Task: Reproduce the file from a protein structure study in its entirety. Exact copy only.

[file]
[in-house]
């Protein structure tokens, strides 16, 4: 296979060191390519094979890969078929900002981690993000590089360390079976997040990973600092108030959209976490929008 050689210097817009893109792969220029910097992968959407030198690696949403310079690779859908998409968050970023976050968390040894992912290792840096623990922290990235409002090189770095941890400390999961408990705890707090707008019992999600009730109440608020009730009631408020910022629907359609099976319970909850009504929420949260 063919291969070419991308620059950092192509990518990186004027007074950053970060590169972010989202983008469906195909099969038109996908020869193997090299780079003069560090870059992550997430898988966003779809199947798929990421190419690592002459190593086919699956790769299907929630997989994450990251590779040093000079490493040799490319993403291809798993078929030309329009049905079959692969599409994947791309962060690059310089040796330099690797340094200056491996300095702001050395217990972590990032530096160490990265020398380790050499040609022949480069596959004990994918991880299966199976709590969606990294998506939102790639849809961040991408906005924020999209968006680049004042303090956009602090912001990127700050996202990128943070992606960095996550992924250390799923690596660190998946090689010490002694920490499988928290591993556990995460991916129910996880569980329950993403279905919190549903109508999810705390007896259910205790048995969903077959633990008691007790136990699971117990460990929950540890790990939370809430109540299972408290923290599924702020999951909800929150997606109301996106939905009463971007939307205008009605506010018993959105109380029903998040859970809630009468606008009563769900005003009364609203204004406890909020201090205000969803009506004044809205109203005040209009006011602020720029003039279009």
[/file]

[in-house]
């Protein structure tokens, strides 16, 4: 296979060191390519094979890969078929900002981690993000590089360390079976997040990973600092108030959209976490929008 050689210097817009893109792969220029910097992968959407030198690696949403310079690779859908998409968050970023976050968390040894992912290792840096623990922290990235409002090189770095941890400390999961408990705890707090707008019992999600009730109440608020009730009631408020910022629907359609099976319970909850009504929420949260 063919291969070419991308620059950092192509990518990186004027007074950053970060590169972010989202983008469906195909099969038109996908020869193997090299780079003069560090870059992550997430898988966003779809199947798929990421190419690592002459190593086919699956790769299907929630997989994450990251590779040093000079490493040799490319993403291809798993078929030309329009049905079959692969599409994947791309962060690059310089040796330099690797340094200056491996300095702001050395217990972590990032530096160490990265020398380790050499040609022949480069596959004990994918991880299966199976709590969606990294998506939102790639849809961040991408906005924020999209968006680049004042303090956009602090912001990127700050996202990128943070992606960095996550992924250390799923690596660190998946090689010490002694920490499988928290591993556990995460991916129910996880569980329950993403279905919190549903109508999810705390007896259910205790048995969903077959633990008691007790136990699971117990460990929950540890790990939370809430109540299972408290923290599924702020999951909800929150997606109301996106939905009463971007939307205008009605506010018993959105109380029903998040859970809630009468606008009563769900005003009364609203204004406890909020201090205000969803009506004044809205109203005040209009006011602020720029003039279009």